Psychotherapy for Quitting Smoking
“Smoking cessation represents the single most important step that smokers can take to enhance the length and quality of their lives,” according to the U.S. Surgeon General. Smokers live about 14 years less than nonsmokers, are at increased risk for a laundry list of health problems, and are facing increasing social pressure to quit smoking. However, nicotine’s addictive properties make quitting difficult. Nicotine, a naturally occurring chemical in tobacco, is as addictive as cocaine and heroine, leading to a physical and psychological dependence on smoking. Psychotherapy has been shown to be among the most effective approaches for reducing these dependencies and helping smokers quit for good.
How Can Psychotherapy Help You Quit Smoking?
Whether delivered one-on-one, in a group, or as part of a self-help approach, psychotherapy provides a powerful tool to quit smoking. Since smokers are more likely than nonsmokers to also have depression or other mental-health concerns, psychotherapy can assist in resolving these contributing underlying issues as well. Psychotherapy can help correct misconceptions about smoking and a person’s ability to quit, change behaviors that encourage smoking, and provide the support needed to undertake the process of quitting. There are specific qualities that professional organizations suggest to improve the effectiveness of psychotherapy for quitting smoking. According to the American Cancer Society (ACS), the more intense the psychotherapy intervention is, the better the chance for success. In one-on-one or group therapy sessions, ACS recommends programs of four to seven sessions over at least two weeks, with at least 20 to 30 minutes per session.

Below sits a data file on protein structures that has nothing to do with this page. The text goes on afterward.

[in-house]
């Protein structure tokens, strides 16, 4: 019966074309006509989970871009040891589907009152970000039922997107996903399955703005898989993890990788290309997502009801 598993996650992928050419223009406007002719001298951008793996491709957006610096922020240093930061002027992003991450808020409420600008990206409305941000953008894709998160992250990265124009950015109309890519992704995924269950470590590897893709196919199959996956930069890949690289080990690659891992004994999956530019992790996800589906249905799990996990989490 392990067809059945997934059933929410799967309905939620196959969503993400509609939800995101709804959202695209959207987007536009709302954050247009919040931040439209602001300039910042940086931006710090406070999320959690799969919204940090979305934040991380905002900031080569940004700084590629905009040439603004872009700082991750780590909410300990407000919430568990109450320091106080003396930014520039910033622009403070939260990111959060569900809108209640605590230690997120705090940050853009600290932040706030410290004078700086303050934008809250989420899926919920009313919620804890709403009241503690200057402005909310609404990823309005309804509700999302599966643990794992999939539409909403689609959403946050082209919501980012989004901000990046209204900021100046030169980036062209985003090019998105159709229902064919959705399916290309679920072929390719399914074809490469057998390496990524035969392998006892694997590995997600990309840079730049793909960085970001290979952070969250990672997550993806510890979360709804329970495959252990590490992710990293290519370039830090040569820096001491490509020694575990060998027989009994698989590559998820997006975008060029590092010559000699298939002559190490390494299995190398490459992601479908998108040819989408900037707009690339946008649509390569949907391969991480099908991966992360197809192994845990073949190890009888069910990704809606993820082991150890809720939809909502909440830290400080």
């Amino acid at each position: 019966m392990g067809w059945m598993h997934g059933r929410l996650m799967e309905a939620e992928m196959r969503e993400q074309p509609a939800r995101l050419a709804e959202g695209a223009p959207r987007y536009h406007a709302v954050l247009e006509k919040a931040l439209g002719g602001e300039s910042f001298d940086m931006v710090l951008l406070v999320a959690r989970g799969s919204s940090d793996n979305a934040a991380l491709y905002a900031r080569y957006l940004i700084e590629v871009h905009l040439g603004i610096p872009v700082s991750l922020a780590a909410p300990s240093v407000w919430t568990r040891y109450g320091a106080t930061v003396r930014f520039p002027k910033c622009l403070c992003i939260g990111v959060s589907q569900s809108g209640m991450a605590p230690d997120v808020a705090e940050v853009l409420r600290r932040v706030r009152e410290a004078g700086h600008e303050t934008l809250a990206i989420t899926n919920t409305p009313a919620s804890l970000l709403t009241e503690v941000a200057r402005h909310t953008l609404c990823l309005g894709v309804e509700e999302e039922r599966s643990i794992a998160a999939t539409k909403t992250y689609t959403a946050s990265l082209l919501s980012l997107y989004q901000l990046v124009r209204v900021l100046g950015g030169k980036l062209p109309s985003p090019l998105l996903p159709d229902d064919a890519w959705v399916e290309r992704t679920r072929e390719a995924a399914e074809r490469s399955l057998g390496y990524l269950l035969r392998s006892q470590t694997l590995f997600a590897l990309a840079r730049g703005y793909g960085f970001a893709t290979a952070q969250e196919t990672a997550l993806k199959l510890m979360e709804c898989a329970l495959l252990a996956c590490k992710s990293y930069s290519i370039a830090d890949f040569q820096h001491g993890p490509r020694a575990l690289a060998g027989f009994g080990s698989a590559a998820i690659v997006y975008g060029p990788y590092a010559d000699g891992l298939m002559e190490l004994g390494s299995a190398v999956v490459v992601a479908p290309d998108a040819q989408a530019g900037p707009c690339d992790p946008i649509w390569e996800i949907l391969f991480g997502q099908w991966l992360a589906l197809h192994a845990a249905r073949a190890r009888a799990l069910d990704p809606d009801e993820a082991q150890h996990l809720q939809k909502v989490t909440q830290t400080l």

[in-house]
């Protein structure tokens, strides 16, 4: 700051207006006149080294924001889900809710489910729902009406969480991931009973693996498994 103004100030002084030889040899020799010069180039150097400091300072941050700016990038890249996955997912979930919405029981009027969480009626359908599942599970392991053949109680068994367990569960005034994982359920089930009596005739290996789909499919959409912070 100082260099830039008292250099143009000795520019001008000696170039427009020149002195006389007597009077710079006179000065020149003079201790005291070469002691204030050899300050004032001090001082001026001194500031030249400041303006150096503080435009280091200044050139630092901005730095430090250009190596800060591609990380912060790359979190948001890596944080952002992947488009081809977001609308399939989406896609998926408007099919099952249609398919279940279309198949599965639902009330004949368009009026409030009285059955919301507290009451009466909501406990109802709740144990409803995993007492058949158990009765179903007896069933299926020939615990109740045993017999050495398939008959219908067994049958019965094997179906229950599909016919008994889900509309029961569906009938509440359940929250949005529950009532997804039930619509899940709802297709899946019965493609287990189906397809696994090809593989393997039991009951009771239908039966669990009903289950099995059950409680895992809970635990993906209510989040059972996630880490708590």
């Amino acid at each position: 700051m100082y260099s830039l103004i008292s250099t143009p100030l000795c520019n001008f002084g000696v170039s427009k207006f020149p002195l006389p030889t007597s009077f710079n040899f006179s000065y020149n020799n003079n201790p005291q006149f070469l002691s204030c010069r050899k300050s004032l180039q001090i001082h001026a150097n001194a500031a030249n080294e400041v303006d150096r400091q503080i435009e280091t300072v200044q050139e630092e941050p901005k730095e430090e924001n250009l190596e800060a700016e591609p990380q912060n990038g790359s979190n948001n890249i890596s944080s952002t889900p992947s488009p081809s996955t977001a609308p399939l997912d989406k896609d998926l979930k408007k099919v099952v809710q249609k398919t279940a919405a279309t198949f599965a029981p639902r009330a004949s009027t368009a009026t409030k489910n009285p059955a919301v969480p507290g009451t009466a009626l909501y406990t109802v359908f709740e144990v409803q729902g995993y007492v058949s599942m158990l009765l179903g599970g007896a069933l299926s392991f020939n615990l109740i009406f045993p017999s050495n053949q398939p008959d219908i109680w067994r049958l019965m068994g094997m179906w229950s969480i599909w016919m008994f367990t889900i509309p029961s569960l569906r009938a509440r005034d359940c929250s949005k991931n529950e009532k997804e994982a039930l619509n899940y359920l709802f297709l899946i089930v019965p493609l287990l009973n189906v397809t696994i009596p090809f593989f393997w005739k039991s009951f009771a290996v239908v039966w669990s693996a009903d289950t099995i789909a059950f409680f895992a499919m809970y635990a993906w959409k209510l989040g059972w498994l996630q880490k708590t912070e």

Why Use Psychotherapy to Quit Smoking?
While only some smokers become physically addicted to the nicotine in cigarettes, nearly all smokers have some level of psychological dependency on the habit. Emotional and social motivations for starting and continuing to smoke can be quite powerful. It seems intuitive to approach these issues with psychotherapy. Smokers are more likely to also have depression or other mental-health issues that compound the tendency for nicotine use.
Most conventional approaches to quitting smoking use a combination of talk therapy and behavioral modification—components of psychotherapy. There is a reason for this: studies have shown the most effective stop-smoking programs have either one-on-one or group counseling as a central tool in the fight to quit. Nicotine replacement or other prescription medications also have a role in reducing withdrawal effects and cravings, but these only address physical dependency. Alternative approaches, including hypnosis, acupuncture, and meditation, play a role in quitting smoking, but may not be effective enough on their own. However, starting with some form of psychotherapy can build a foundation that can be enhanced and individualized by medications and/or complementary approaches to quitting smoking.
What Health Consequences Can Smoking Cause?